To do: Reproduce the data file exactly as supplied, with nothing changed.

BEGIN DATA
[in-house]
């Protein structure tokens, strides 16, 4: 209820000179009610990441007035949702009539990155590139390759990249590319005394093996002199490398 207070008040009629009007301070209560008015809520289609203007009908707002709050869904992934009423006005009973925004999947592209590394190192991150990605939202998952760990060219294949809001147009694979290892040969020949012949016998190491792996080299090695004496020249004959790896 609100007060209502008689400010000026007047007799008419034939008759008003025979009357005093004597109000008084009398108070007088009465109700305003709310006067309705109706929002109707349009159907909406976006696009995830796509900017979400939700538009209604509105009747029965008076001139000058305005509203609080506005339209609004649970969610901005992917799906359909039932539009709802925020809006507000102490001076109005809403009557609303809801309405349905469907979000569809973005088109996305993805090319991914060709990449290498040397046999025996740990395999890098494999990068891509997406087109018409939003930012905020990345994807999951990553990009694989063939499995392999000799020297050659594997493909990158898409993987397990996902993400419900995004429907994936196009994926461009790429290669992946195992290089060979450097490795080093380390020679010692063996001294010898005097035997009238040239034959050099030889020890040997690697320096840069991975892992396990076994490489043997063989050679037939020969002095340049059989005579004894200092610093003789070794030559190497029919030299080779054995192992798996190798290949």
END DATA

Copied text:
[in-house]
């Protein structure tokens, strides 16, 4: 209820000179009610990441007035949702009539990155590139390759990249590319005394093996002199490398 207070008040009629009007301070209560008015809520289609203007009908707002709050869904992934009423006005009973925004999947592209590394190192991150990605939202998952760990060219294949809001147009694979290892040969020949012949016998190491792996080299090695004496020249004959790896 609100007060209502008689400010000026007047007799008419034939008759008003025979009357005093004597109000008084009398108070007088009465109700305003709310006067309705109706929002109707349009159907909406976006696009995830796509900017979400939700538009209604509105009747029965008076001139000058305005509203609080506005339209609004649970969610901005992917799906359909039932539009709802925020809006507000102490001076109005809403009557609303809801309405349905469907979000569809973005088109996305993805090319991914060709990449290498040397046999025996740990395999890098494999990068891509997406087109018409939003930012905020990345994807999951990553990009694989063939499995392999000799020297050659594997493909990158898409993987397990996902993400419900995004429907994936196009994926461009790429290669992946195992290089060979450097490795080093380390020679010692063996001294010898005097035997009238040239034959050099030889020890040997690697320096840069991975892992396990076994490489043997063989050679037939020969002095340049059989005579004894200092610093003789070794030559190497029919030299080779054995192992798996190798290949």